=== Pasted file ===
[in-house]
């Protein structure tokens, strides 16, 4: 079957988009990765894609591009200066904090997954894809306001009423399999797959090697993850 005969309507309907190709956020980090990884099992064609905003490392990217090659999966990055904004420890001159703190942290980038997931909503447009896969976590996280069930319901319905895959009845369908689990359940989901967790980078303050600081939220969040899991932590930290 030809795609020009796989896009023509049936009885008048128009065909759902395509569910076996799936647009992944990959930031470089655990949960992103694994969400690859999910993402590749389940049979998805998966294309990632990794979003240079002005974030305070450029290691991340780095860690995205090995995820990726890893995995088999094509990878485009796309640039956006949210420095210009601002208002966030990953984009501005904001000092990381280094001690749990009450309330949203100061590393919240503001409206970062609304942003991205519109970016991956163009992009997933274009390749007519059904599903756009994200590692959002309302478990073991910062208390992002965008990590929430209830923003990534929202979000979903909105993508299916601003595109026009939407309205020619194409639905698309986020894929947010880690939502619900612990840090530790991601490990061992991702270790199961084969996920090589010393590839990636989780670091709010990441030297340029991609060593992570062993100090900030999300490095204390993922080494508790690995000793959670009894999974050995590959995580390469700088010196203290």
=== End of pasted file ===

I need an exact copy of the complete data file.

[in-house]
């Protein structure tokens, strides 16, 4: 079957988009990765894609591009200066904090997954894809306001009423399999797959090697993850 005969309507309907190709956020980090990884099992064609905003490392990217090659999966990055904004420890001159703190942290980038997931909503447009896969976590996280069930319901319905895959009845369908689990359940989901967790980078303050600081939220969040899991932590930290 030809795609020009796989896009023509049936009885008048128009065909759902395509569910076996799936647009992944990959930031470089655990949960992103694994969400690859999910993402590749389940049979998805998966294309990632990794979003240079002005974030305070450029290691991340780095860690995205090995995820990726890893995995088999094509990878485009796309640039956006949210420095210009601002208002966030990953984009501005904001000092990381280094001690749990009450309330949203100061590393919240503001409206970062609304942003991205519109970016991956163009992009997933274009390749007519059904599903756009994200590692959002309302478990073991910062208390992002965008990590929430209830923003990534929202979000979903909105993508299916601003595109026009939407309205020619194409639905698309986020894929947010880690939502619900612990840090530790991601490990061992991702270790199961084969996920090589010393590839990636989780670091709010990441030297340029991609060593992570062993100090900030999300490095204390993922080494508790690995000793959670009894999974050995590959995580390469700088010196203290």